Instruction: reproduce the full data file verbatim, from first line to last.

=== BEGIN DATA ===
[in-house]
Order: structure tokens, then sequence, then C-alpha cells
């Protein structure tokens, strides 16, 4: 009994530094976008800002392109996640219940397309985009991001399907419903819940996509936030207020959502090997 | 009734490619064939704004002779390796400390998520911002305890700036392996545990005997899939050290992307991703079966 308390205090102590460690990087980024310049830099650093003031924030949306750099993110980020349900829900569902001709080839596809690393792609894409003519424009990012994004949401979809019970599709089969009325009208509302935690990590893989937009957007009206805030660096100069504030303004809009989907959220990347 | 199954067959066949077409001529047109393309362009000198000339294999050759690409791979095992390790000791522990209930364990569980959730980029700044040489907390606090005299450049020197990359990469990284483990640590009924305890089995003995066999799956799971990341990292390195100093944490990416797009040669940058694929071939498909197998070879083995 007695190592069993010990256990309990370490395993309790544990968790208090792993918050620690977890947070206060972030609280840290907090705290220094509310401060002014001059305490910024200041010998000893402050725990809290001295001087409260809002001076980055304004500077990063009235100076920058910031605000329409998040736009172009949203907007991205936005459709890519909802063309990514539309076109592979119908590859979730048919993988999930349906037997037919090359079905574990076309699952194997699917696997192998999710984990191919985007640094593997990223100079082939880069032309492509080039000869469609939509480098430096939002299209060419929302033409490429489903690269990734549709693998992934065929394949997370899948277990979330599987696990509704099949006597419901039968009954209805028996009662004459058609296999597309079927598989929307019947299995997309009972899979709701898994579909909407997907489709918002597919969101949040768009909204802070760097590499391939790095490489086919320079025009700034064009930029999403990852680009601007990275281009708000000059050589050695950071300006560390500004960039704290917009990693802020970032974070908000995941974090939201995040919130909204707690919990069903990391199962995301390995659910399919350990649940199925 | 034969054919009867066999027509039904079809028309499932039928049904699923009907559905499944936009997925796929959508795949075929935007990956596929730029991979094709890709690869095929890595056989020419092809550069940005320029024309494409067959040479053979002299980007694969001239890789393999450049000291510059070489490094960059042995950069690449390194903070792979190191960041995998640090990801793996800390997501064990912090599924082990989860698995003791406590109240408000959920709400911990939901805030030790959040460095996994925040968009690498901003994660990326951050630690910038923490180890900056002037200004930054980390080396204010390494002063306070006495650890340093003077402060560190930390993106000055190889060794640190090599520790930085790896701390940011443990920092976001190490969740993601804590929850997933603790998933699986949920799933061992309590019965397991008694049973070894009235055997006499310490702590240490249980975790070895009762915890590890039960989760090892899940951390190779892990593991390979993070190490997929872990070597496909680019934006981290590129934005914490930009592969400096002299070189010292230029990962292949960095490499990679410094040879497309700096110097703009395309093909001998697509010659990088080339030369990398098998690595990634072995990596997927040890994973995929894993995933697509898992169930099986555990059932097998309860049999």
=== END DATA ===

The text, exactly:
[in-house]
Order: structure tokens, then sequence, then C-alpha cells
């Protein structure tokens, strides 16, 4: 009994530094976008800002392109996640219940397309985009991001399907419903819940996509936030207020959502090997 | 009734490619064939704004002779390796400390998520911002305890700036392996545990005997899939050290992307991703079966 308390205090102590460690990087980024310049830099650093003031924030949306750099993110980020349900829900569902001709080839596809690393792609894409003519424009990012994004949401979809019970599709089969009325009208509302935690990590893989937009957007009206805030660096100069504030303004809009989907959220990347 | 199954067959066949077409001529047109393309362009000198000339294999050759690409791979095992390790000791522990209930364990569980959730980029700044040489907390606090005299450049020197990359990469990284483990640590009924305890089995003995066999799956799971990341990292390195100093944490990416797009040669940058694929071939498909197998070879083995 007695190592069993010990256990309990370490395993309790544990968790208090792993918050620690977890947070206060972030609280840290907090705290220094509310401060002014001059305490910024200041010998000893402050725990809290001295001087409260809002001076980055304004500077990063009235100076920058910031605000329409998040736009172009949203907007991205936005459709890519909802063309990514539309076109592979119908590859979730048919993988999930349906037997037919090359079905574990076309699952194997699917696997192998999710984990191919985007640094593997990223100079082939880069032309492509080039000869469609939509480098430096939002299209060419929302033409490429489903690269990734549709693998992934065929394949997370899948277990979330599987696990509704099949006597419901039968009954209805028996009662004459058609296999597309079927598989929307019947299995997309009972899979709701898994579909909407997907489709918002597919969101949040768009909204802070760097590499391939790095490489086919320079025009700034064009930029999403990852680009601007990275281009708000000059050589050695950071300006560390500004960039704290917009990693802020970032974070908000995941974090939201995040919130909204707690919990069903990391199962995301390995659910399919350990649940199925 | 034969054919009867066999027509039904079809028309499932039928049904699923009907559905499944936009997925796929959508795949075929935007990956596929730029991979094709890709690869095929890595056989020419092809550069940005320029024309494409067959040479053979002299980007694969001239890789393999450049000291510059070489490094960059042995950069690449390194903070792979190191960041995998640090990801793996800390997501064990912090599924082990989860698995003791406590109240408000959920709400911990939901805030030790959040460095996994925040968009690498901003994660990326951050630690910038923490180890900056002037200004930054980390080396204010390494002063306070006495650890340093003077402060560190930390993106000055190889060794640190090599520790930085790896701390940011443990920092976001190490969740993601804590929850997933603790998933699986949920799933061992309590019965397991008694049973070894009235055997006499310490702590240490249980975790070895009762915890590890039960989760090892899940951390190779892990593991390979993070190490997929872990070597496909680019934006981290590129934005914490930009592969400096002299070189010292230029990962292949960095490499990679410094040879497309700096110097703009395309093909001998697509010659990088080339030369990398098998690595990634072995990596997927040890994973995929894993995933697509898992169930099986555990059932097998309860049999």